You know, the whole thing is sort of like The Truman Show, but in game form.

That's one of the most awesome ideas for a game I have ever heard...man, someone needs to make this...
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« Reply #6 on: August 17, 2007, 10:31:39 AM »

Xion, you've got to make that. I need to play that.

Anyway, you just reminded me of an idea I once thought of for a platformer. Basically, it's a game that gives you absolutely no clue what you need to do to win. There would be a lot of dialog, but it would be in a fake language, so there would be no way to understand the plot. So you would need to explore the game world, looking all over to find where you need to go. Once and a while you find a boss or cut scene, but nothing you can make sense out of. So it would be almost impossible to win unless you kept playing for a large amount of time.
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skaldicpoet9
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« Reply #7 on: August 17, 2007, 10:37:00 AM »

Xion, you've got to make that. I need to play that.

Anyway, you just reminded me of an idea I once thought of for a platformer. Basically, it's a game that gives you absolutely no clue what you need to do to win. There would be a lot of dialog, but it would be in a fake language, so there would be no way to understand the plot. So you would need to explore the game world, looking all over to find where you need to go. Once and a while you find a boss or cut scene, but nothing you can make sense out of. So it would be almost impossible to win unless you kept playing for a large amount of time.

lol...that sounds like a game concept for a development studio my friend and I wanted to start: "Games to Piss You Off"...we figured there were enough games out there that pissed people off that weren't deliberate...why not make games that piss people off on purpose? lol...Punishment reminds me off something that we would think up....
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« Reply #8 on: August 17, 2007, 04:07:51 PM »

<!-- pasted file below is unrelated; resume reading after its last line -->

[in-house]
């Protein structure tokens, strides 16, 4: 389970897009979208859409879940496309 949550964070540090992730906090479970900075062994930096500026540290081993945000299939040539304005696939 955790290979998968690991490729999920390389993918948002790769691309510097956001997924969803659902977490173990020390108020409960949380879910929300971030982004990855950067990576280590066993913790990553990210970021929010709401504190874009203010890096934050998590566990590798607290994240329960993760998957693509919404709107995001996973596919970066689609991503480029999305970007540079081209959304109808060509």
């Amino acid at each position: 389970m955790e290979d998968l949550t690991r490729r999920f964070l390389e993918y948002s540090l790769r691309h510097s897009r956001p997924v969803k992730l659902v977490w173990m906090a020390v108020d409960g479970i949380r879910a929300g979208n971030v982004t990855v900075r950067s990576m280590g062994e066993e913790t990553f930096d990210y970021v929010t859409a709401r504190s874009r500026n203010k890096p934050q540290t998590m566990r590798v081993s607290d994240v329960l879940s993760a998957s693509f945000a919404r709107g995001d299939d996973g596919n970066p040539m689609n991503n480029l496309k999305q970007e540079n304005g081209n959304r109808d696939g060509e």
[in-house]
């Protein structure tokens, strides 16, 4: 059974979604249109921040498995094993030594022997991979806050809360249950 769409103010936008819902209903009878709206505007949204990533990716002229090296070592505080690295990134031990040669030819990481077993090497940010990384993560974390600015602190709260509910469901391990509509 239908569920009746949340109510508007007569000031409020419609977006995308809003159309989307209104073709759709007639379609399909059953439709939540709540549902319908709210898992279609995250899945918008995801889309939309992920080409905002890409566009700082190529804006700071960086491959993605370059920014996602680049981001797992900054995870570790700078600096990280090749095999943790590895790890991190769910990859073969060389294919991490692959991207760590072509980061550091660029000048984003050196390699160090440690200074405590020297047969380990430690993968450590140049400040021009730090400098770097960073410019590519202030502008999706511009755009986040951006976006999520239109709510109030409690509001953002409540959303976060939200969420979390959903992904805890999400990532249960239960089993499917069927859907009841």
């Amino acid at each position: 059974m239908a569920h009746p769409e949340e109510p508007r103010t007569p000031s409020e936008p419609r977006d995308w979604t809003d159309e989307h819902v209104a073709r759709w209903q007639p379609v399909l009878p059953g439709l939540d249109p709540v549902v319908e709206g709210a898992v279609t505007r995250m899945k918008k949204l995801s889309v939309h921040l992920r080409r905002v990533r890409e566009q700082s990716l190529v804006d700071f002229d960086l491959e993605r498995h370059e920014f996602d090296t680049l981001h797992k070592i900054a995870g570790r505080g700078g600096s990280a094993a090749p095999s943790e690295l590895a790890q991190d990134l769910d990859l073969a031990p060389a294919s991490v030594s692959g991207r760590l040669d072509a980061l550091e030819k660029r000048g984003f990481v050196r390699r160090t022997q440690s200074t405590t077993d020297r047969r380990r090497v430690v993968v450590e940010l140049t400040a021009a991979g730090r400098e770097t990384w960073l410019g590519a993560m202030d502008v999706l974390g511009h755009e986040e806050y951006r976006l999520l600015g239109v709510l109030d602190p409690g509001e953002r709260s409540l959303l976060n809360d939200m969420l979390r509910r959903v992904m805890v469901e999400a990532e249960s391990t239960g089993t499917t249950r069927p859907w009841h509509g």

I've thought of the idea of breaking the fourth wall as far as character control goes. Though I'm not too keen on giving away my idea unless I'm certain they could not be realized by me into an actual game someday. I dunno, I wanna do something that nobody ever did SOMETIME. So I apologize.  Tongue
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« Reply #9 on: August 17, 2007, 06:17:53 PM »

Xion: You know, that vaguely reminds me of when I used to play the original sims... I want the character to kill himself but he doesn't want to. I tell him to go somewhere else but he doesn't. The character simply doesn't listen to what I tell him to do. So in the end, I kill him by burning him alive.

Well, it's not exactly the same... but... anyway, it's an interesting concept.

The chibi robot is also interesting but it would be kind of a "Chucky"-like game where a small animated doll kill of people... Could be fun! Smiley

Later!
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Alex May
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« Reply #10 on: August 17, 2007, 07:02:12 PM »

Xion: that's an awesome post, and a fantastic idea. I think there's a lot of mileage in games that break the fourth wall, particularly in such an great style.

Zaphos: Anything that references Chibi Robo gets my vote. I call you brother from here on in.
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Zaphos
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« Reply #11 on: August 17, 2007, 08:27:28 PM »

Cool -- I hadn't seen your bad game idea series, ravuya; it's quite fun Smiley
Xion's idea is great, too.  It's pretty different from anything I've heard of, but breaking the 4th wall reminds me of Pac-Man 2: The New Adventures for SNES (and I think also genesis?), which was a bizarre side scrolling adventure game featuring Pac-Man.  Instead of letting you actually control Pac-Man, you control a slingshot.  You must hit various things in the environment (including Pac-Man) in order to cause Pac-Man to achieve various tasks and progress through the game.  Pac-Man himself seems on the whole oblivious to the fact that an autonomous slingshot is attempting to control his life.
Of course, there's a speed run on youtube:


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Xion
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« Reply #12 on: August 17, 2007, 09:04:44 PM »

Cool -- I hadn't seen your bad game idea series, ravuya; it's quite fun Smiley
Xion's idea is great, too.  It's pretty different from anything I've heard of, but breaking the 4th wall reminds me of Pac-Man 2: The New Adventures for SNES (and I think also genesis?), which was perhaps a totally random abuse of a franchise, but nonetheless a really interesting concept.  It's a bizarre side scrolling adventure game featuring Pac-Man.  But instead of letting you actually control Pac-Man, you control a slingshot.  You must hit various things in the environment (including Pac-Man) in order to cause Pac-Man to achieve various tasks and progress through the game.  Pac-Man himself seems on the whole oblivious to the fact that an autonomous slingshot is attempting to control his life.
Of course, there's a speed run on youtube:



I've played that! It's actually kind of fun. Tongue

And yeah, there is so much more room to break the fourth wall in games. It's been done in comics and movies and cartoons, but strangely I've rarely seen it done in a game.